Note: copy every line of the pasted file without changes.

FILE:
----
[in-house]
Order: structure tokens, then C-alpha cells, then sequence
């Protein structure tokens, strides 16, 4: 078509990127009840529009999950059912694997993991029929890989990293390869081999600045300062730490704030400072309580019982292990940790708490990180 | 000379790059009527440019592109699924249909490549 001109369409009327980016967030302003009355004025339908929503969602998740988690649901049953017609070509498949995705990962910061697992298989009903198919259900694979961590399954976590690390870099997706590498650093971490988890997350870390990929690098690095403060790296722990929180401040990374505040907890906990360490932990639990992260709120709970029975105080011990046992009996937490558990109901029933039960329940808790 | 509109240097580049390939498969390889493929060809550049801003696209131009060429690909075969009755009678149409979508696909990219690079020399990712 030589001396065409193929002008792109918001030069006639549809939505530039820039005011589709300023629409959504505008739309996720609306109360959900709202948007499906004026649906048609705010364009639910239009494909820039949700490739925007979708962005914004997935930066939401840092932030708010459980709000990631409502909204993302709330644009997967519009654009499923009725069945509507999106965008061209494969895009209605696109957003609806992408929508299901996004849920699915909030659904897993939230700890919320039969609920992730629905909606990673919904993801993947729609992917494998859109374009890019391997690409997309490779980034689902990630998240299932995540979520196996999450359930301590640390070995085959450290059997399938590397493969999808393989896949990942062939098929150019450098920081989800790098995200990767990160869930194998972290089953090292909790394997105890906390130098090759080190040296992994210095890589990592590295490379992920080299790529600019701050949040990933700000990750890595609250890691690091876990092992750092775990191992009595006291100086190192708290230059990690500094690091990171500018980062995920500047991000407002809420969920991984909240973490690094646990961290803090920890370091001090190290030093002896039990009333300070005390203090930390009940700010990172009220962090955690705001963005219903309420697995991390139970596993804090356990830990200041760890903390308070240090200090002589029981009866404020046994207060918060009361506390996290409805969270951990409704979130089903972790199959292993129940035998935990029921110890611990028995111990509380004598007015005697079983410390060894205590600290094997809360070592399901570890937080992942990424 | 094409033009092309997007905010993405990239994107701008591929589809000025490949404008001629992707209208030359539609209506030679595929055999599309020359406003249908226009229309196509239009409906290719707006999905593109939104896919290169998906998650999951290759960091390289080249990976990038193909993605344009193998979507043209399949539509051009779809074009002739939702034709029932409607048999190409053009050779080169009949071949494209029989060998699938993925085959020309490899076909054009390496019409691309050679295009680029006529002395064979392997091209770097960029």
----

[in-house]
Order: structure tokens, then C-alpha cells, then sequence
């Protein structure tokens, strides 16, 4: 078509990127009840529009999950059912694997993991029929890989990293390869081999600045300062730490704030400072309580019982292990940790708490990180 | 000379790059009527440019592109699924249909490549 001109369409009327980016967030302003009355004025339908929503969602998740988690649901049953017609070509498949995705990962910061697992298989009903198919259900694979961590399954976590690390870099997706590498650093971490988890997350870390990929690098690095403060790296722990929180401040990374505040907890906990360490932990639990992260709120709970029975105080011990046992009996937490558990109901029933039960329940808790 | 509109240097580049390939498969390889493929060809550049801003696209131009060429690909075969009755009678149409979508696909990219690079020399990712 030589001396065409193929002008792109918001030069006639549809939505530039820039005011589709300023629409959504505008739309996720609306109360959900709202948007499906004026649906048609705010364009639910239009494909820039949700490739925007979708962005914004997935930066939401840092932030708010459980709000990631409502909204993302709330644009997967519009654009499923009725069945509507999106965008061209494969895009209605696109957003609806992408929508299901996004849920699915909030659904897993939230700890919320039969609920992730629905909606990673919904993801993947729609992917494998859109374009890019391997690409997309490779980034689902990630998240299932995540979520196996999450359930301590640390070995085959450290059997399938590397493969999808393989896949990942062939098929150019450098920081989800790098995200990767990160869930194998972290089953090292909790394997105890906390130098090759080190040296992994210095890589990592590295490379992920080299790529600019701050949040990933700000990750890595609250890691690091876990092992750092775990191992009595006291100086190192708290230059990690500094690091990171500018980062995920500047991000407002809420969920991984909240973490690094646990961290803090920890370091001090190290030093002896039990009333300070005390203090930390009940700010990172009220962090955690705001963005219903309420697995991390139970596993804090356990830990200041760890903390308070240090200090002589029981009866404020046994207060918060009361506390996290409805969270951990409704979130089903972790199959292993129940035998935990029921110890611990028995111990509380004598007015005697079983410390060894205590600290094997809360070592399901570890937080992942990424 | 094409033009092309997007905010993405990239994107701008591929589809000025490949404008001629992707209208030359539609209506030679595929055999599309020359406003249908226009229309196509239009409906290719707006999905593109939104896919290169998906998650999951290759960091390289080249990976990038193909993605344009193998979507043209399949539509051009779809074009002739939702034709029932409607048999190409053009050779080169009949071949494209029989060998699938993925085959020309490899076909054009390496019409691309050679295009680029006529002395064979392997091209770097960029």